Navy Fireman 1st Class Michael Galajdik was 25 when he died in World War II. His remains have been recovered and identified according to the Defense POW/MIA Accounting Agency (DPAA). They will be returned to his family for burial with full military honors.
Galajdik had been assigned to the USS Oklahoma which was moored at Ford Island in Pearl Harbor when the Japanese attacked on December 7, 1941. The Oklahoma was hit by multiple torpedoes and sand quickly. 429 men died on board the Oklahoma, including Galajdik. Only the USS Arizona suffered as many fatalities in the Pearl Harbor attack.
Between December 1941 and June 1944, the US Navy worked to recover the remains of the deceased from the shipwreck. The remains were interred in Halawa and Nu’uana cemeteries, Defense POW/MIA Accounting Agency reported.
In September 1947, the American Graves Registration Service (AGRS) disinterred the remains from those cemeteries and moved them to the Central Identification Laboratory at Schofield Barracks. At the time, personnel of the lab were able to identify 35 crewmen from the Oklahoma.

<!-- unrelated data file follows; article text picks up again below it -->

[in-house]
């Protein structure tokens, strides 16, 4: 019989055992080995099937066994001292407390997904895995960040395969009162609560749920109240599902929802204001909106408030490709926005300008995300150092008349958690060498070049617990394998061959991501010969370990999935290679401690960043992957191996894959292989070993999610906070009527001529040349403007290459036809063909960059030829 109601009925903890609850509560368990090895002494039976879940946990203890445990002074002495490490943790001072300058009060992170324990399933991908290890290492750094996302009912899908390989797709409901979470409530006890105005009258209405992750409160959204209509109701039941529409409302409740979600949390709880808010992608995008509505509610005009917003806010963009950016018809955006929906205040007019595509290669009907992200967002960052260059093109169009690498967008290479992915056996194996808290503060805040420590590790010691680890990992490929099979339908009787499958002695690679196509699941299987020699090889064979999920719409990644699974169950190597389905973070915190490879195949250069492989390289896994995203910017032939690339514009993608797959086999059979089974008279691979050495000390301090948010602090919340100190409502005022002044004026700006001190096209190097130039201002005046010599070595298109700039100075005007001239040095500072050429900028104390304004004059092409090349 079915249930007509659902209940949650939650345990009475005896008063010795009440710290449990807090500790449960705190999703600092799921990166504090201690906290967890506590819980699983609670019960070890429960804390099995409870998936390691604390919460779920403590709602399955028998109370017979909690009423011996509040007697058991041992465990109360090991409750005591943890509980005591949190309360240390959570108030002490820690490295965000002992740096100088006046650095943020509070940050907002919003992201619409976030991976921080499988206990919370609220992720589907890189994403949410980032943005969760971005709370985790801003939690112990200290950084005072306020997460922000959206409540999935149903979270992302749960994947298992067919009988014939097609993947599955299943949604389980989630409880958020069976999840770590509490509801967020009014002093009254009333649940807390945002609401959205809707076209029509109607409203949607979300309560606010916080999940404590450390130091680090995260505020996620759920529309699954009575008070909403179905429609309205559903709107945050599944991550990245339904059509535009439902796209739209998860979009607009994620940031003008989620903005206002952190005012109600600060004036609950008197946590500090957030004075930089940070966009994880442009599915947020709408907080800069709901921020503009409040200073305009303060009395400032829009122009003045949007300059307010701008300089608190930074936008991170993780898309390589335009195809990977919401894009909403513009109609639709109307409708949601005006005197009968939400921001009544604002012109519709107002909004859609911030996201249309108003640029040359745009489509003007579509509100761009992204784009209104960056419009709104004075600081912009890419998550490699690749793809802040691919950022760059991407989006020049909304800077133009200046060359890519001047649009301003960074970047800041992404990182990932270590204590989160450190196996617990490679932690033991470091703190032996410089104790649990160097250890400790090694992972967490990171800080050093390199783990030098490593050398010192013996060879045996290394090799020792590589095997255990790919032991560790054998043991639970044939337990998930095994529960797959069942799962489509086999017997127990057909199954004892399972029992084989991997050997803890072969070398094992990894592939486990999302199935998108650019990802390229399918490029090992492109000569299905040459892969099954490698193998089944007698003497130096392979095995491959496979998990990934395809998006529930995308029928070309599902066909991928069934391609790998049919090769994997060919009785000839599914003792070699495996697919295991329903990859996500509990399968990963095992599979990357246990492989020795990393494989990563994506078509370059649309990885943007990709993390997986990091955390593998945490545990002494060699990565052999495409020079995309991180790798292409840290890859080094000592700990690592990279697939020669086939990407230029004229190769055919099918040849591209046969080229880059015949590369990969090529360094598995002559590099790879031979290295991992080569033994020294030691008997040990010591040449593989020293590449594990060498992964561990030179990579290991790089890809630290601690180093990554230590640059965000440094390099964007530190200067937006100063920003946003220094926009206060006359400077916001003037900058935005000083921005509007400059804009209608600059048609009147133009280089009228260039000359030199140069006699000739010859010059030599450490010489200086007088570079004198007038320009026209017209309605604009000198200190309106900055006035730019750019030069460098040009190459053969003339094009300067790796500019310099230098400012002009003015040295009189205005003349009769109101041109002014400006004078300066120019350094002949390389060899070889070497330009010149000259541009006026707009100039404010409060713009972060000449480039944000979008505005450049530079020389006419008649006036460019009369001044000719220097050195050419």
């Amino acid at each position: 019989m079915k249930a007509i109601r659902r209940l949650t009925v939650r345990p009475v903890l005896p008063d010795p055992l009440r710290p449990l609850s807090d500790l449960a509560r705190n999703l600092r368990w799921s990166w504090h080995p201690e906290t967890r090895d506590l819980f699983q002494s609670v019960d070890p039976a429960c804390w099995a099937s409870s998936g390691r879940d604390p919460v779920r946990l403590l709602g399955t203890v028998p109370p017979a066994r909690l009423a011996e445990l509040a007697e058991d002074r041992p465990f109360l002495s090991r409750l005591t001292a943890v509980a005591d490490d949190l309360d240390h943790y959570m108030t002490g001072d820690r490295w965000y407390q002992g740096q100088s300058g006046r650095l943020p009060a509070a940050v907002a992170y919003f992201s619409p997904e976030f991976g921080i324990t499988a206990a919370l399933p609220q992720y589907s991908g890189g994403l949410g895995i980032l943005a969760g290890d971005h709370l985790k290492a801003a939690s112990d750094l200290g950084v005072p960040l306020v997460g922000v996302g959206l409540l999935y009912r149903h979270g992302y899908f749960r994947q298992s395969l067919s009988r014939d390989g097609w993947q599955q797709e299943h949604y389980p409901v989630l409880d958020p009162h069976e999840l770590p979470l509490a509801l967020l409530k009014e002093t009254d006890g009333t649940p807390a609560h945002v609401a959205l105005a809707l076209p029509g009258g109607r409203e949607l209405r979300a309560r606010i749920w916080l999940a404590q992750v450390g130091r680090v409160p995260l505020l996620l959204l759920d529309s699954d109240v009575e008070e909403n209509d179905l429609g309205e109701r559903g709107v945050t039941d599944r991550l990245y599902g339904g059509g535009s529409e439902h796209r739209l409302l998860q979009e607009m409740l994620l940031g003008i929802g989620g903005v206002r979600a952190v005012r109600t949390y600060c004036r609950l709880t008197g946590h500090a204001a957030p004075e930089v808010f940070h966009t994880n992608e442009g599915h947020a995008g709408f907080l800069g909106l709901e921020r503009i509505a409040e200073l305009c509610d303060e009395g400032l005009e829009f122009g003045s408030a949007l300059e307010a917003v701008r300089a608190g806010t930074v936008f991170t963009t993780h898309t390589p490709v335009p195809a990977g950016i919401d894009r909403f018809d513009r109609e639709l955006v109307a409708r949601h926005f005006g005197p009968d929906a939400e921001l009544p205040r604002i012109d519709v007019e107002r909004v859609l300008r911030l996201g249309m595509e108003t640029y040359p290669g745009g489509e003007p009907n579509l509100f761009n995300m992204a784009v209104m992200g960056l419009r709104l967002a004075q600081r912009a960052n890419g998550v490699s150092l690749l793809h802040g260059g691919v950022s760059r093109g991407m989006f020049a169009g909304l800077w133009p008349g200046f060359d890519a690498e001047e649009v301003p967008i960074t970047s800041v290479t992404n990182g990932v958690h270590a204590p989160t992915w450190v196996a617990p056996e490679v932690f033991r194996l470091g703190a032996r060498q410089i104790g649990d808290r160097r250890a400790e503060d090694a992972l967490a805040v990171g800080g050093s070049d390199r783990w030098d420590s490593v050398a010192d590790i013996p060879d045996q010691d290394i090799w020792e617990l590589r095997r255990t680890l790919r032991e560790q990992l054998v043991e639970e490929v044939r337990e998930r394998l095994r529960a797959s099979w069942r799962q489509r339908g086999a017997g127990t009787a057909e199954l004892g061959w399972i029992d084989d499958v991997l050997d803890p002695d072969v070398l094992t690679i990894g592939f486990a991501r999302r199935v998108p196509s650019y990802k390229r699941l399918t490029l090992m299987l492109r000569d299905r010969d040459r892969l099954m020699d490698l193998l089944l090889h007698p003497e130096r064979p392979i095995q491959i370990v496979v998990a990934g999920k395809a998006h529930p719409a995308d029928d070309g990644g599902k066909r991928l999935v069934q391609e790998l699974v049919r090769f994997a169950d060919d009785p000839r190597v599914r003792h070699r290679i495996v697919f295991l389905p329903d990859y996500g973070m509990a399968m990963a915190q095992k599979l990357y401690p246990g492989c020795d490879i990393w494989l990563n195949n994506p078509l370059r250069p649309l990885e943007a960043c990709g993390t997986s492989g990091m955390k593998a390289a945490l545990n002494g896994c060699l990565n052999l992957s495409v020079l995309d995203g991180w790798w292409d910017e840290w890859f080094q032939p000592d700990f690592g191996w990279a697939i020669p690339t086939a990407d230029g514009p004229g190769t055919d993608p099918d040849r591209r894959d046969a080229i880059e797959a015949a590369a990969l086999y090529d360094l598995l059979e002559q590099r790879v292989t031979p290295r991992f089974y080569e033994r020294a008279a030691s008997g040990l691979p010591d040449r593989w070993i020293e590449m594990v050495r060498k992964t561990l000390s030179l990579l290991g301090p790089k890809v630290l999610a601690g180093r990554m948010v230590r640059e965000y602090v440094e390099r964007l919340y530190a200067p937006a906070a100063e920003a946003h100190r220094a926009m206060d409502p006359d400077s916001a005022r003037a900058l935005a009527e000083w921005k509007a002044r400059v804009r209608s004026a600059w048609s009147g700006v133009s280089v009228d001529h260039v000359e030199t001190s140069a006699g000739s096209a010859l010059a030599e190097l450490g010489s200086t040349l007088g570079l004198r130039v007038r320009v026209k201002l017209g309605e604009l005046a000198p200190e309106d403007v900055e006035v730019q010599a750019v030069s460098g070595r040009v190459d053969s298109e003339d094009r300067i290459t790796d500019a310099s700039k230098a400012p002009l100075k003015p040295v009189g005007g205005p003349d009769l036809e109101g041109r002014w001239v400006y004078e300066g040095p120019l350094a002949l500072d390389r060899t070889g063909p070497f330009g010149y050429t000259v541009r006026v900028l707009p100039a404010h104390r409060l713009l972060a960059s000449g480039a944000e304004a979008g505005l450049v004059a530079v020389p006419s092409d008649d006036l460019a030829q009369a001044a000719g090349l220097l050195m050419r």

The unidentified remains were buried in 46 plots at the National Memorial Cemetery of the Pacific (NMCP), also known as the Punchbowl, in Honolulu. In 1949, the crewmembers who had not been identified from the Oklahoma were classified non-recoverable – including Galajdik.
In April 2015, the Deputy Secretary of Defense ordered the disinterment of unknowns from the Oklahoma. On June 15, 2015, the DPAA began recovering the remains for analysis.
Using mitochondrial (mtDNA) DNA analysis to match the remains to two of Galajdik’s nieces and one nephew, along with circumstantial and laboratory evidence, the DPAA was able to positively identify Galajdik.
Over 400,000 people who serve in WWII from the US died out of the 16 million total that served. There are still, at this time, 73,067 unaccounted for.